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Case Reports in Pathology
Volume 2012 (2012), Article ID 742035, 4 pages
doi:10.1155/2012/742035
Case Report

Endometriosis of the Terminal Ileum: A Diagnostic Dilemma

1Department of Third General Surgery Clinic, Tepecik Teaching and Research Hospital, Gaziler Cad. Number: 468, Tepecik Eğitim ve Araştırma Hastanesi, Yenisehir, 35110 Izmir, Turkey
2Department of Pathology, Tepecik Teaching and Research Hospital, 35110 Izmir, Turkey

Received 23 July 2012; Accepted 21 August 2012

Academic Editors: H. Kuwabara and D. Miliaras

Copyright © 2012 Kerem Karaman et al. This is an open access article distributed under the Creative Commons Attribution License, which permits unrestricted use, distribution, and reproduction in any medium, provided the original work is properly cited.

Abstract

Endometriosis is characterized by the presence of endometrial tissue consisting of glands and/or stroma located outside the uterus. Involvement of the terminal ileum is extremely rare. Preoperative distinction of ileal endometriosis from other diseases of the ileocecal region is difficult in terms of clinical presentation, symptomatology, radiological appearance, and surgical and pathological findings. We report a case initially diagnosed as Crohn's disease due to a longstanding diarrhea with subsequent intestinal obstruction, but finally diagnosed as ileal endometriosis by histopathological evaluation after resection of the involved segment.

1. Introduction

Endometriosis is a common condition with an unknown etiology that occurs particularly in women of reproductive age and is defined as ectopic foci of benign functional endometrial tissue. Some theories to explain how endometrial tissue moves to other sites include reflux of the endometrial tissue through the fallopian tubes during menstruation which results in implantation of these cells with subsequent growth on serosal surfaces of abdominal and pelvic organs; metaplastic transformation of pluripotential peritoneal mesothelium; migration of these cells through the lymphatic system or via hematogenous spread; development of the endometrial nodules from the metaplasia of mullerian remnants [14]. Up to 15% of menstruating women suffer from endometriosis. Ovaries, uterosacral ligaments, fallopian tubes, Douglas pouch, and pelvic peritoneum are the most involved sites, whereas the gastrointestinal tract, vagina, rectovaginal septum, round ligament and the inguinal hernia sac are less frequently affected. Endometriosis rarely affects extra-abdominal organs and tissues such as lung, urinary system, skin, and the central nervous system. Involvement of the terminal ileum is extremely rare comprising less than 7% of all gastrointestinal tract endometriosis [5]. We report a case initially diagnosed as Crohn's disease due to a longstanding diarrhea with subsequent intestinal obstruction, but finally diagnosed as ileal endometriosis by histopathological evaluation after resection of the involved segment.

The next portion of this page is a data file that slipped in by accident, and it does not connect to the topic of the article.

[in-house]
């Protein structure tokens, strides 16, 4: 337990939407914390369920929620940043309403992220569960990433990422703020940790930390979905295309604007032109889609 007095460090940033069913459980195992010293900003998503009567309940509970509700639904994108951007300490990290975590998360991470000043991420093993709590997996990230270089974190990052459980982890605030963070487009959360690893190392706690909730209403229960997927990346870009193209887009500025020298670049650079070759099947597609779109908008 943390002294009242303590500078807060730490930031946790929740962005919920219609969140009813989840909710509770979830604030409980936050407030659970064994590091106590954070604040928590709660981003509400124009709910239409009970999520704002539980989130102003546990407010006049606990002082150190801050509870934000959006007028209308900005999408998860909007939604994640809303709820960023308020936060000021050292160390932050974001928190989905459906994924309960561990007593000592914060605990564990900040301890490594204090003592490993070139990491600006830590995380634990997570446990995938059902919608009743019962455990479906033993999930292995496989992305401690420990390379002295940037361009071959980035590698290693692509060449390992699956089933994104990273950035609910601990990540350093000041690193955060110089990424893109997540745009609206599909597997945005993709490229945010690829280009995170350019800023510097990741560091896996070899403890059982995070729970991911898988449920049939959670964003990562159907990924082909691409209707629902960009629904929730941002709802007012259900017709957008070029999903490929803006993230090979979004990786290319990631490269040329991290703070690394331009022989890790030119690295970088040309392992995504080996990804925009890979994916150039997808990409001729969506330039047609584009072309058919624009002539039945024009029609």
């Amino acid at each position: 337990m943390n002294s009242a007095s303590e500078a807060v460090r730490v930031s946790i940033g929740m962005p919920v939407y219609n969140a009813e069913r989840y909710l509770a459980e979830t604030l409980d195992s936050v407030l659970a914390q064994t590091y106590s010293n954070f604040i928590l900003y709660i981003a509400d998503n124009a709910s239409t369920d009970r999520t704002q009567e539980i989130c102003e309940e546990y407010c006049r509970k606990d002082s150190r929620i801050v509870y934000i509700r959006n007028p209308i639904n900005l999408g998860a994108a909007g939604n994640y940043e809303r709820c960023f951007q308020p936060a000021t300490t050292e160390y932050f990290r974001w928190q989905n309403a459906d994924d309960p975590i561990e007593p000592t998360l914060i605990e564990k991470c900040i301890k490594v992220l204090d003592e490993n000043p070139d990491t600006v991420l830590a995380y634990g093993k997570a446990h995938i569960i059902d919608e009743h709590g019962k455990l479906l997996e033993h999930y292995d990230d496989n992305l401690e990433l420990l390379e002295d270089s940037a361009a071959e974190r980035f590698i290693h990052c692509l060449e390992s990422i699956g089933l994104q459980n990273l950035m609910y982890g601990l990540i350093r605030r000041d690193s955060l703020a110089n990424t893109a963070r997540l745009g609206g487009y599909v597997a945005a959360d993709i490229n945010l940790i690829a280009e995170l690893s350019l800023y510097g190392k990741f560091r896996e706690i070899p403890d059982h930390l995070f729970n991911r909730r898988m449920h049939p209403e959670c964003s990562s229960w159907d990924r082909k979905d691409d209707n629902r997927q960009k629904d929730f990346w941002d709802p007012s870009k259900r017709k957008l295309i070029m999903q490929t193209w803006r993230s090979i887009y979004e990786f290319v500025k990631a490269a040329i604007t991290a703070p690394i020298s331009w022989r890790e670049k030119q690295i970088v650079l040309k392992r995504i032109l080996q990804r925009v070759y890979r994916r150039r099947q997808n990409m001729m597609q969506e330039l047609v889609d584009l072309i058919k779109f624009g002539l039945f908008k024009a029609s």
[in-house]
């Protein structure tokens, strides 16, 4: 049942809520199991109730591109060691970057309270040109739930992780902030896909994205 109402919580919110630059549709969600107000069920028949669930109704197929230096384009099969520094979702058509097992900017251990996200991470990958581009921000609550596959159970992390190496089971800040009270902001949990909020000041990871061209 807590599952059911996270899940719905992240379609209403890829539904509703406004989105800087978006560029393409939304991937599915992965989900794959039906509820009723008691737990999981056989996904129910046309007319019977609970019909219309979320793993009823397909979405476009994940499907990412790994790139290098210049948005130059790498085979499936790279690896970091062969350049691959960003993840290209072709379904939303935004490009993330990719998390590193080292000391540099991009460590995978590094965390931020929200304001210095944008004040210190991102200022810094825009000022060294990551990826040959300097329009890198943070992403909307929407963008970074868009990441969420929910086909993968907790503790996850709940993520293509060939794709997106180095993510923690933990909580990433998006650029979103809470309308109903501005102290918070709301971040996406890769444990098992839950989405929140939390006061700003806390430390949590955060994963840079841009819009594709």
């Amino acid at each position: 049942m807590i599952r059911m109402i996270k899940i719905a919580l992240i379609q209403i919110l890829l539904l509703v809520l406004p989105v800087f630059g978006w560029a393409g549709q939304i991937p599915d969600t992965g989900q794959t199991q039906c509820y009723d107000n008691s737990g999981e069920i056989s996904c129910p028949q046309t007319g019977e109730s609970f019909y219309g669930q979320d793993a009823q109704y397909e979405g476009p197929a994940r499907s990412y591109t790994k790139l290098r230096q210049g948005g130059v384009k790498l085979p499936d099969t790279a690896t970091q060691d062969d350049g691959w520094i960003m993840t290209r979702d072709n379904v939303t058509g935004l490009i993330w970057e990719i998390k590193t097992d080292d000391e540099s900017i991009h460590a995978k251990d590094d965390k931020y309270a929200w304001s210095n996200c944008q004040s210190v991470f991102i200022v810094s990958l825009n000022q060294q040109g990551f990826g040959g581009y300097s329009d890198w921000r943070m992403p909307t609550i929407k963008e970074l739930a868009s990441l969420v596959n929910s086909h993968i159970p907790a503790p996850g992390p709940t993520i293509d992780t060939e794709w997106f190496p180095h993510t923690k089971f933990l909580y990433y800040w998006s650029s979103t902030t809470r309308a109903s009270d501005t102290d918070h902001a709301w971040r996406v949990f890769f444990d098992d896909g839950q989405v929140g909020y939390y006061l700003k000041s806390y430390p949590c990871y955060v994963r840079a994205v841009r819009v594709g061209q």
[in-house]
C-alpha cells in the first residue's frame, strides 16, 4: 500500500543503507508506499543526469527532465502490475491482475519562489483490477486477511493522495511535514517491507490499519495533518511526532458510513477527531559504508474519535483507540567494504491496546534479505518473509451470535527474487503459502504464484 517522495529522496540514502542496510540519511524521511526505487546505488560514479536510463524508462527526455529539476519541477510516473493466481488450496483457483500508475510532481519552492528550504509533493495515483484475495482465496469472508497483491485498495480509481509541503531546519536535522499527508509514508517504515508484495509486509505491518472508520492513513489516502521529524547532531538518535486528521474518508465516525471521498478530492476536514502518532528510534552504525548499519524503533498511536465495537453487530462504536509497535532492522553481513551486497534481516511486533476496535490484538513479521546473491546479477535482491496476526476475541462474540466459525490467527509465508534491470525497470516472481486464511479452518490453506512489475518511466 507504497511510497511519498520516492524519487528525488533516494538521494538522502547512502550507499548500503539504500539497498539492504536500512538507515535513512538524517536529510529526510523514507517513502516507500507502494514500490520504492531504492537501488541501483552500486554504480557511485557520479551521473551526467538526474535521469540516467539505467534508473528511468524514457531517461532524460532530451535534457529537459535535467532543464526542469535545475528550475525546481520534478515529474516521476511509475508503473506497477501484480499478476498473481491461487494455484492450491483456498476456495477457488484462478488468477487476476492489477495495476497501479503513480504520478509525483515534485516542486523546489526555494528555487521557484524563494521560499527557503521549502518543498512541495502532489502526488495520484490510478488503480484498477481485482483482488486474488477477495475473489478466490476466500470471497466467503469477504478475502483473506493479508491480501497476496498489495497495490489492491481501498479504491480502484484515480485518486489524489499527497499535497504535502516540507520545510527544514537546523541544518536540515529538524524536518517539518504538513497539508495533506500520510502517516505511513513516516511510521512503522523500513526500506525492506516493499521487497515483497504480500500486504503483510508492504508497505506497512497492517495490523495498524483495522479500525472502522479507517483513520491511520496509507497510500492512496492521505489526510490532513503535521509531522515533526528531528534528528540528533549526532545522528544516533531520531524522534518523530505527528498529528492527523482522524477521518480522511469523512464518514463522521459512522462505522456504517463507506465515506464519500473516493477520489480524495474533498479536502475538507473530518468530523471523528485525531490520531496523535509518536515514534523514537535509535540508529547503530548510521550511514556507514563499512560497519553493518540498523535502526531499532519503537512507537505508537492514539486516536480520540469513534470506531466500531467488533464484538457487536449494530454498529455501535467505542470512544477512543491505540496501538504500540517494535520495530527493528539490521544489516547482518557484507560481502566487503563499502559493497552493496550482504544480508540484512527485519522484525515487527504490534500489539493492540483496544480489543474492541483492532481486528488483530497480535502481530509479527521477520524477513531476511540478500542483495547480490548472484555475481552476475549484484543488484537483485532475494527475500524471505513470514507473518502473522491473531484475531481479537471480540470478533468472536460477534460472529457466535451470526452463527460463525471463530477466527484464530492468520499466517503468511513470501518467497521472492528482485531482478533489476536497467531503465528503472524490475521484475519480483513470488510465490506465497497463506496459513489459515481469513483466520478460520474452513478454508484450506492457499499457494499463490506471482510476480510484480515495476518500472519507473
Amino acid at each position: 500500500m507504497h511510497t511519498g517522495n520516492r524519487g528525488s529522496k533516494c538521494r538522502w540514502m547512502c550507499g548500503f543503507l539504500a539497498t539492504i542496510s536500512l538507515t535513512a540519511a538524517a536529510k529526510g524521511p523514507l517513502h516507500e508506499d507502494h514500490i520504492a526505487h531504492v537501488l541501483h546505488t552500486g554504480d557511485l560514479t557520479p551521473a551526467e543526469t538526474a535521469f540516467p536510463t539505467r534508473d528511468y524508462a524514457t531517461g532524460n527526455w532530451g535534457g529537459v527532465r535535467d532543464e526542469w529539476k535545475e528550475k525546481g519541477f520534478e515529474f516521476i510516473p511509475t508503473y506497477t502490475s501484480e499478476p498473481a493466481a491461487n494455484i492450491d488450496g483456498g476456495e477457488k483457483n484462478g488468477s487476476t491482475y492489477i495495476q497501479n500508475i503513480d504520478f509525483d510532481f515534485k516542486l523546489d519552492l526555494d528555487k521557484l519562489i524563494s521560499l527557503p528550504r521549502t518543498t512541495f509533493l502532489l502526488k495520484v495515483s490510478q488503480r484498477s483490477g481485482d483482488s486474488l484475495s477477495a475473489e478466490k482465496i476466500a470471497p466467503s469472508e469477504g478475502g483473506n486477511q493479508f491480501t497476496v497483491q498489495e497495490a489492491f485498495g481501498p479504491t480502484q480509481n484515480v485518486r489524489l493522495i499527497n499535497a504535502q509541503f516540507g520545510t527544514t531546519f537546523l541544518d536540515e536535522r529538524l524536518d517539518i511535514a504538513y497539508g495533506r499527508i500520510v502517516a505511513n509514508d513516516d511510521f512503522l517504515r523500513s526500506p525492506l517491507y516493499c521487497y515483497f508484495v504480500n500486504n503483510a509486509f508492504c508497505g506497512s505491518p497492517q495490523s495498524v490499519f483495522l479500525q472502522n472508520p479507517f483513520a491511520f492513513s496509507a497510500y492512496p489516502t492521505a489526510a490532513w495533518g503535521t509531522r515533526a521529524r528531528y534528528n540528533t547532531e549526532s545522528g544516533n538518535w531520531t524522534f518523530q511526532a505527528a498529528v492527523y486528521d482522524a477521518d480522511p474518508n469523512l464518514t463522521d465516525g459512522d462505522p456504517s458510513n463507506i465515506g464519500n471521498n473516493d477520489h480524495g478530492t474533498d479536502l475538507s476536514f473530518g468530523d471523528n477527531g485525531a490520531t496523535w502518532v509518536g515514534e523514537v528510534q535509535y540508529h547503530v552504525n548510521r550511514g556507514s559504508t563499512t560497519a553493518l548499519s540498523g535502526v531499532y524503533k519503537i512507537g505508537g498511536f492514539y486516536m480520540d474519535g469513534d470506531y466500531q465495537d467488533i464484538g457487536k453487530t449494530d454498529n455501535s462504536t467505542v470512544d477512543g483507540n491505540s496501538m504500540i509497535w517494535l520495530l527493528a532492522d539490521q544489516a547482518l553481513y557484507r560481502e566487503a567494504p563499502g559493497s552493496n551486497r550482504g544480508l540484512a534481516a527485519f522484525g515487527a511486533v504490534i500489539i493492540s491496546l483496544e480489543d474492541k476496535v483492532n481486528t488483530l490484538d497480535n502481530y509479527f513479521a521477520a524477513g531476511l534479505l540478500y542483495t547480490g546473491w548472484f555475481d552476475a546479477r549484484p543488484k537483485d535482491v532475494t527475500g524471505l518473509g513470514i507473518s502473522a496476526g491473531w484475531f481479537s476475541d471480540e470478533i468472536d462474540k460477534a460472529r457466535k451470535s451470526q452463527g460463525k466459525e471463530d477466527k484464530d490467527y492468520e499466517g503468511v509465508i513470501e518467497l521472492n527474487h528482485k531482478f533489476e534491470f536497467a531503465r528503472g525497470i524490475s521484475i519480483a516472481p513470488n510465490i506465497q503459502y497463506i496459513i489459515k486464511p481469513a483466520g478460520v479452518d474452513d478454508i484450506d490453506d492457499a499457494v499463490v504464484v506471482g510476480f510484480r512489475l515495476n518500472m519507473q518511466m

2. Case Presentation

A 27-year-old female patient was admitted to our gastroenterology clinic with complaints of abdominal pain and diarrhea of more than 3 months duration. The colonoscopic exam revealed inflammatory changes of the colonic mucosa suggesting inflammatory bowel disease. The computerized tomography showed a solid lesion measuring 2 cm in the left ovary in addition to dilatation of the small bowel segments. Hence, the patient was diagnosed as Crohn's disease and medication with salofalk and steroid treatment was introduced to treat the acute inflammatory attack. However, during her hospitalization period, she began to display progressive nausea and vomiting, suggesting that a small bowel obstruction had developed due to a stricture as a complication of the Crohn's disease. After consultation with the general surgery department on the patient's ileus, it was decided to perform an explorative laparotomy. The patient was explored and dilated small bowel segments, which ended 10 cm proximal to the cecum because a stricture was found (Figure 1). Multiple lymph nodes with a slightly thickened mesoperitoneum at the strictured ileal segment were palpated. Furthermore, an endometrial cyst 2 cm in diameter, originating from the left ovary, was also detected. The strictured ileal segment was resected and end-ileostomy was performed. Anastomosis was avoided because of the excessive dilatation of the proximal part of the ileum and suspicion of an inflammatory bowel which carries high risk for anastomotic leakage. The endometrial cyst was aspirated and a biopsy was taken from the cyst wall. Macroscopic examination of the resection specimen revealed dilated areas with normal bowel thickness and other areas that are firm and thickened. Microscopic examination revealed nests of endometriotic glands and stroma lying in the muscularis propria with regional lymph node involvement (Figures 2 and 3). The overlying mucosa was intact. Both endometrial epithelial and stromal cells were positive for estrogen receptor (ER) and progesterone receptor (PR) within ileal wall and lymph nodes (Figures 4 and 5). Stromal cells were also immunohistochemically CD10 positive. The histology of the ovarian cyst also showed endometriosis with endometriotic surface epithelial lining, cystically dilated endometrial glands, and numerous pigment laden histiocytes. The patient's postoperative period was uneventful, and after discharge she was referred to the gynecology outpatient department on medication for endometriosis.

742035.fig.001
Figure 1: Image of the involved small bowel segment with endometriosis. (a) The proximal-dilated part of the terminal ileum. (b) The stricture caused by endometriosis. (c) The collapsed distal part of the terminal ileum. (d) Involved regional lymph nodes with endometriosis.
742035.fig.002
Figure 2: A nest of endometriotic glands and stroma lies in the muscularis propria of the ileum (HE, × 20).